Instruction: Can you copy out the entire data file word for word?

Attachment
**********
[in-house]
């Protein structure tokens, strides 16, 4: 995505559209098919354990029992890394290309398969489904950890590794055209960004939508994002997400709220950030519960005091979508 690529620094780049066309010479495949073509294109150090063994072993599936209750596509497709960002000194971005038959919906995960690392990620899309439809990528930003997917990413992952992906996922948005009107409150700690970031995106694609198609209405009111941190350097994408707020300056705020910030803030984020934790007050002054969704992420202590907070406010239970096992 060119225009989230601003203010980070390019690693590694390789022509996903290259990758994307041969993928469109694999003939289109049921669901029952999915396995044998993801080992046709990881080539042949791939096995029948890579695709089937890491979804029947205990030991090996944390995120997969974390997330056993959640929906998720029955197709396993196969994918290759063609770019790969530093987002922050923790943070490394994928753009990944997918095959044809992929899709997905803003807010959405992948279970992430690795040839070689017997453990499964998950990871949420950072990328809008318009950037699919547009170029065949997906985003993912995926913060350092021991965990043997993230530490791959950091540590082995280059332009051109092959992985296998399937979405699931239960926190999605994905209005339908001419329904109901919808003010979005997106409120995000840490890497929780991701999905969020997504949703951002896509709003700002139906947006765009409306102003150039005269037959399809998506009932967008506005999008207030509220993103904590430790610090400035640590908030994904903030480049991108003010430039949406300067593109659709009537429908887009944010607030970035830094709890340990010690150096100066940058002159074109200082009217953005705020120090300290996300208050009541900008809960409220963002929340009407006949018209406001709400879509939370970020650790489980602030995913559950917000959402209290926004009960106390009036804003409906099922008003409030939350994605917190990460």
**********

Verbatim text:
[in-house]
């Protein structure tokens, strides 16, 4: 995505559209098919354990029992890394290309398969489904950890590794055209960004939508994002997400709220950030519960005091979508 690529620094780049066309010479495949073509294109150090063994072993599936209750596509497709960002000194971005038959919906995960690392990620899309439809990528930003997917990413992952992906996922948005009107409150700690970031995106694609198609209405009111941190350097994408707020300056705020910030803030984020934790007050002054969704992420202590907070406010239970096992 060119225009989230601003203010980070390019690693590694390789022509996903290259990758994307041969993928469109694999003939289109049921669901029952999915396995044998993801080992046709990881080539042949791939096995029948890579695709089937890491979804029947205990030991090996944390995120997969974390997330056993959640929906998720029955197709396993196969994918290759063609770019790969530093987002922050923790943070490394994928753009990944997918095959044809992929899709997905803003807010959405992948279970992430690795040839070689017997453990499964998950990871949420950072990328809008318009950037699919547009170029065949997906985003993912995926913060350092021991965990043997993230530490791959950091540590082995280059332009051109092959992985296998399937979405699931239960926190999605994905209005339908001419329904109901919808003010979005997106409120995000840490890497929780991701999905969020997504949703951002896509709003700002139906947006765009409306102003150039005269037959399809998506009932967008506005999008207030509220993103904590430790610090400035640590908030994904903030480049991108003010430039949406300067593109659709009537429908887009944010607030970035830094709890340990010690150096100066940058002159074109200082009217953005705020120090300290996300208050009541900008809960409220963002929340009407006949018209406001709400879509939370970020650790489980602030995913559950917000959402209290926004009960106390009036804003409906099922008003409030939350994605917190990460």